Reflections on Fairbanks
At the Arctic Council meeting in Fairbanks, Alaska, on May 11 U.S. secretary of state Rex Tillerson, proved amenable to including within the declaration that emerged from the meeting a reference to the Paris climate agreement.
This is notwithstanding the possibility that the U.S. may back out of the international deal to curb carbon emissions.
Tillerson also managed to impress members of Arctic Council working groups with his willingness to listen and the thoughtful questions he asked.
Reassurances that the United States’ position on Arctic issues likely won’t change appreciably have often been received with a healthy dose of skepticism, given that President Donald Trump has opined that climate change is a Chinese-created hoax. Yet the meeting managed to feel much the same as it would have with his predecessor John Kerry at the table, writes Heather Exner-Pirot, managing editor of the Arctic Year Book.
Exner-Pirot offers some interesting on-the-ground observations from the meetings for those looking to catch up.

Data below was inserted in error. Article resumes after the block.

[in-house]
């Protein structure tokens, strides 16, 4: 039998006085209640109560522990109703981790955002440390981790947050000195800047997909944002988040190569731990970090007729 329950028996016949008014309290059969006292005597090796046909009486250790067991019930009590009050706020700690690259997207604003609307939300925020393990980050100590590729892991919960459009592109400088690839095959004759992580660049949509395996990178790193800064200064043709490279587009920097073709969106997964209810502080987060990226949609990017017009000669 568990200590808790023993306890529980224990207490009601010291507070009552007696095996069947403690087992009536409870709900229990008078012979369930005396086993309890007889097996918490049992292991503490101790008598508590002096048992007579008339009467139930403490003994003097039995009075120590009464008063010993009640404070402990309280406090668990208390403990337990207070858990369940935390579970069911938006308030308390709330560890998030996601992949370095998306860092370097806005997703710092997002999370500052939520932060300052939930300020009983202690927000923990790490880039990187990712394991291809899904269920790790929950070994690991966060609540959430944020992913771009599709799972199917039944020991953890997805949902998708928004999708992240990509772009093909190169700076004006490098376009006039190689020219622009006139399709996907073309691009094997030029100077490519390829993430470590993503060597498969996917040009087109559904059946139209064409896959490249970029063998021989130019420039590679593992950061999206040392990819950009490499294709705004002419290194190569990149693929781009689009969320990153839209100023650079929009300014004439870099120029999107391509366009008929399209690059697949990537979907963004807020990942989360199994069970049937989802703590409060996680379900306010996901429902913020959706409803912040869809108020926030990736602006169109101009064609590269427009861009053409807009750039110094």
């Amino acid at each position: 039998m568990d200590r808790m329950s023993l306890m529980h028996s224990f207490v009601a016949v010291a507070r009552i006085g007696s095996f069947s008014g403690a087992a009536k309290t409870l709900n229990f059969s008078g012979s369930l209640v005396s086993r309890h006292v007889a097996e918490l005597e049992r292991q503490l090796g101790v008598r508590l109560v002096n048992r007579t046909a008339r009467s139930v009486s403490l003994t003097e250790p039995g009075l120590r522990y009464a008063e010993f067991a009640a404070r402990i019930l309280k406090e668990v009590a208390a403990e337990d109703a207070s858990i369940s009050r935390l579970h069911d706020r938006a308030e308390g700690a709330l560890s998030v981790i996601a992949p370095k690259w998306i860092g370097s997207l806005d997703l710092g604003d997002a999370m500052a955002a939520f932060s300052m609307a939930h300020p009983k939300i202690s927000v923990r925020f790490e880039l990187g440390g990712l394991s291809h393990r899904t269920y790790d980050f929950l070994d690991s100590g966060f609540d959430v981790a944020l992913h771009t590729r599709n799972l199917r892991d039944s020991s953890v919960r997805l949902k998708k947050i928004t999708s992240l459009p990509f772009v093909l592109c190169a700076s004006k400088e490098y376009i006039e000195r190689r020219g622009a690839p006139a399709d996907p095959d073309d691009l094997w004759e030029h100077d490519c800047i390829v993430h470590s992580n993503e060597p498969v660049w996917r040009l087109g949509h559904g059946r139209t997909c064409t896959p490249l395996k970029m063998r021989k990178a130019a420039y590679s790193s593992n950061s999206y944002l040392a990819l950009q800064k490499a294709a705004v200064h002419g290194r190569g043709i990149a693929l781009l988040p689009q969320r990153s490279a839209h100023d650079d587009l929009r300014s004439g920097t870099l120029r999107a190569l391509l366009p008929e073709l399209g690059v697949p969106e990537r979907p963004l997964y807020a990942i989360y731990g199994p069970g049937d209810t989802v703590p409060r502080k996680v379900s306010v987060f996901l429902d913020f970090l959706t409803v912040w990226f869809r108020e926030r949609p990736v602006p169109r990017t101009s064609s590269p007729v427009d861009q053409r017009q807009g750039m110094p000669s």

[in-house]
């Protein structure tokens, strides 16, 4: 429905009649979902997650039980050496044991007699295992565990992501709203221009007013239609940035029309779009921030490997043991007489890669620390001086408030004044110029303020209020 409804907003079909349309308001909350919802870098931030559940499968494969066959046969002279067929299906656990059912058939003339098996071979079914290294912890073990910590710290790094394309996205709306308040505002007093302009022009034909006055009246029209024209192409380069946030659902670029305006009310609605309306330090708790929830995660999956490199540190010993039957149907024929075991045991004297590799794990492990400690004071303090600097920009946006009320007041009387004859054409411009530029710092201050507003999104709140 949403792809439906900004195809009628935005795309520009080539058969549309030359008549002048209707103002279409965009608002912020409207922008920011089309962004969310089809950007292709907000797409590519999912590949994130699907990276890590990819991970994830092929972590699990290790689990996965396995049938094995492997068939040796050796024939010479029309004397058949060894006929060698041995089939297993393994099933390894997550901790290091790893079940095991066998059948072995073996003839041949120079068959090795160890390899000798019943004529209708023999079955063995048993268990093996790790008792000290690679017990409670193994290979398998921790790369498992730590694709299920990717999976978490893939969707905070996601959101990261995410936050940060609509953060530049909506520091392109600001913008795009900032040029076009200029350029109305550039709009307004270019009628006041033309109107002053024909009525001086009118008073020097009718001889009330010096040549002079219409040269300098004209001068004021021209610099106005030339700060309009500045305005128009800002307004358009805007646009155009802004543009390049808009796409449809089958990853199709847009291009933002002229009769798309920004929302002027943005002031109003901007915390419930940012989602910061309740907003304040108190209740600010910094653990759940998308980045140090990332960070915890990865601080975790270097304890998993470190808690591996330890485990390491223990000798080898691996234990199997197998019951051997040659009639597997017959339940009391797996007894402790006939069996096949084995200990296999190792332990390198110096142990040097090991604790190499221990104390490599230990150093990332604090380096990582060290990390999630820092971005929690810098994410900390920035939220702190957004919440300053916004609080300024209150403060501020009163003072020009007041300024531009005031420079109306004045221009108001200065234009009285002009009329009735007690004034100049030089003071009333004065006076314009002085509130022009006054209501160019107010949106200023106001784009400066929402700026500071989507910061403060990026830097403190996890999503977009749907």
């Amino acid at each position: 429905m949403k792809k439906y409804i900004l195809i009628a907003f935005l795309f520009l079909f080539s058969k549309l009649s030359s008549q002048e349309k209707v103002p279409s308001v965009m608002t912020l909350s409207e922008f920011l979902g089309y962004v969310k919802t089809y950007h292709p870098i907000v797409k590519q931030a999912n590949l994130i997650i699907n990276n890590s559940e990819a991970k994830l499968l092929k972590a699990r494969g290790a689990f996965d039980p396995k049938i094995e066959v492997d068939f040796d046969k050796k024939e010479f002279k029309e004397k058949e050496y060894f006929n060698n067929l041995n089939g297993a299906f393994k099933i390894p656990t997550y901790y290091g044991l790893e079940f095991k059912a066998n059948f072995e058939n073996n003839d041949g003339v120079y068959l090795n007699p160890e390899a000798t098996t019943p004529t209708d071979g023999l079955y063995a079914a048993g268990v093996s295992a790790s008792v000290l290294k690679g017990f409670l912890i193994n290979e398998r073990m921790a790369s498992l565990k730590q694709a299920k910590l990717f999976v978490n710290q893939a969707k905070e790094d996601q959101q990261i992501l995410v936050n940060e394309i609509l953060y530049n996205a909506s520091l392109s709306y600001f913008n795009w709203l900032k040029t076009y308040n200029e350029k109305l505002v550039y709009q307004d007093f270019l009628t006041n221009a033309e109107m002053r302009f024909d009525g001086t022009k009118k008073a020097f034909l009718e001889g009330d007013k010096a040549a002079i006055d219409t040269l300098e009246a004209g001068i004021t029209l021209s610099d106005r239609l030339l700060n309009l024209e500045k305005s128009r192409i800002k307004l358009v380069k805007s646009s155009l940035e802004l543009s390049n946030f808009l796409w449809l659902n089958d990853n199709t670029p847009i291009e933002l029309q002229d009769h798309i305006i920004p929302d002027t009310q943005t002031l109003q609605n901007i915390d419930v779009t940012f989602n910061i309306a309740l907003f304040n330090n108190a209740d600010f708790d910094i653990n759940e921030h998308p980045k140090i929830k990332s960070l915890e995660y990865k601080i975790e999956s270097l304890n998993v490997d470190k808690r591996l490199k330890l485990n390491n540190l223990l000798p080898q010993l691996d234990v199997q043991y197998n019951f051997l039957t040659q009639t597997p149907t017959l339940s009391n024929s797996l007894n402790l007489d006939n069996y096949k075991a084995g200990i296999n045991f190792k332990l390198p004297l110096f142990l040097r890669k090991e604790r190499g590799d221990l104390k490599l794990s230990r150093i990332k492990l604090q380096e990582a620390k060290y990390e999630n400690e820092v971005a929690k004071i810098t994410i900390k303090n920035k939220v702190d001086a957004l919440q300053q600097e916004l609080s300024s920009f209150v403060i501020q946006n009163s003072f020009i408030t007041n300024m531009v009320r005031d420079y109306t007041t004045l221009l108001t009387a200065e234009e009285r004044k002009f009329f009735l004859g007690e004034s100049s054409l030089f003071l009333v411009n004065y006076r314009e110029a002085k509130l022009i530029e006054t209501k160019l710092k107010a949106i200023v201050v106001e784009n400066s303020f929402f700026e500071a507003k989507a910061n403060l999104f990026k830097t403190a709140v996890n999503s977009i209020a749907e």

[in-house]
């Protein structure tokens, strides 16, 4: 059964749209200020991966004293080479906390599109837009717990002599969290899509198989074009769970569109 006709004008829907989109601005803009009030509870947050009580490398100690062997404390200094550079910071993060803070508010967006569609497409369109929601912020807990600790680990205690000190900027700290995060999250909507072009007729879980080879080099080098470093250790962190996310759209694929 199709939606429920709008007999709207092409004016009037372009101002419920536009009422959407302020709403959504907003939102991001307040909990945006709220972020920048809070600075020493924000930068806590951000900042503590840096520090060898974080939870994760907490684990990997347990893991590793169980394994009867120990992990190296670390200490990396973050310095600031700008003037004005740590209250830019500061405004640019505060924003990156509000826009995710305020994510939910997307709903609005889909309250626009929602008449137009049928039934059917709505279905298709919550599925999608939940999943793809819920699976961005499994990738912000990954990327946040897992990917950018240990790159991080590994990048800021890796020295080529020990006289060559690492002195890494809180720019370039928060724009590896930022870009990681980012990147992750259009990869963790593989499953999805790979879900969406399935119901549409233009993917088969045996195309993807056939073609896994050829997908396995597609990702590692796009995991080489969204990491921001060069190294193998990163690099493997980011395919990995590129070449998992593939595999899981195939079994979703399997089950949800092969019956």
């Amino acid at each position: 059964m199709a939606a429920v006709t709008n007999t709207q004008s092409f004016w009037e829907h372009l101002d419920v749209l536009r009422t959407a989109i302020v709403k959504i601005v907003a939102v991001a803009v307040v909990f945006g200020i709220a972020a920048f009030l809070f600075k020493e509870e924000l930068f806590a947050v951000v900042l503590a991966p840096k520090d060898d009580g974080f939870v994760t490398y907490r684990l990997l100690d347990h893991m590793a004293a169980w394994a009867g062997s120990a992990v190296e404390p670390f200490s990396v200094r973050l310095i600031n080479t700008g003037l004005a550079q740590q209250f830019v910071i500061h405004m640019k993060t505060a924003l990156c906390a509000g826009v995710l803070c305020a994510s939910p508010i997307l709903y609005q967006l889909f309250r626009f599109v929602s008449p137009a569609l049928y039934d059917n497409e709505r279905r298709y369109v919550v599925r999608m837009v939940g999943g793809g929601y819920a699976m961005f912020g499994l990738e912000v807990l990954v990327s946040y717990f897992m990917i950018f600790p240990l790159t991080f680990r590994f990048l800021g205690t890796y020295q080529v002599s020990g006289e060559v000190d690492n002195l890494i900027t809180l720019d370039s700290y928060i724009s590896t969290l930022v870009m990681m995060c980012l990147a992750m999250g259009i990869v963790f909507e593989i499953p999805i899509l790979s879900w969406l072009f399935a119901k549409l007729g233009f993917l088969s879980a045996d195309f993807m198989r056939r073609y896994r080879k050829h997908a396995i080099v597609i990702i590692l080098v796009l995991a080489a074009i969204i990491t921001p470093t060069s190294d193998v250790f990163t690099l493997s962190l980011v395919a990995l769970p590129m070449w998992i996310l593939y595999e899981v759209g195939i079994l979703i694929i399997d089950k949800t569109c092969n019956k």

Greenland’s Thaw Raises Radioactive Worries
Greenland wants to haul Denmark before the United Nations over a dispute about who should pay for the cleanup of the Arctic island’s abandoned American military bases.
As the Arctic Journal reports, the complaint centers on pollution concerns involving military installations built by the United States on Greenland during World War II. The biggest concern involves Camp Century, which was built 3km (1.9 miles) beneath the ice cap and included a nuclear reactor to provide power.
The reactor has long since been removed, but a research paper published last year suggests that radioactive waste at the site, presently locked in ice, will emerge in about 75 years, given the current speed of melt.
There’s some question about whether the complaint will stand, as the politician who registered it, Vittus Qujaukitsoq, has since resigned from Greenland’s cabinet. But U.N. officials have leeway to pursue an investigation without being asked to do so.
Arctic Cruise Guidelines Amount to Common Sense
The Association of Arctic Expedition Cruise Operators has released sets of guidelines for cruise ship customers and visited communities.
As Nunatsiaq News notes, the guidelines include some “simple – and you might think, self-evident – ‘rules’ on how to behave such as: talk to, and not about, the people you meet; think of yourself as an ambassador for your country and culture, as the locals are for theirs; ‘politeness and good manners are always appreciated’; if at all possible, use toilets for human waste; never enter a private house without an invitation; and do not walk on graves.”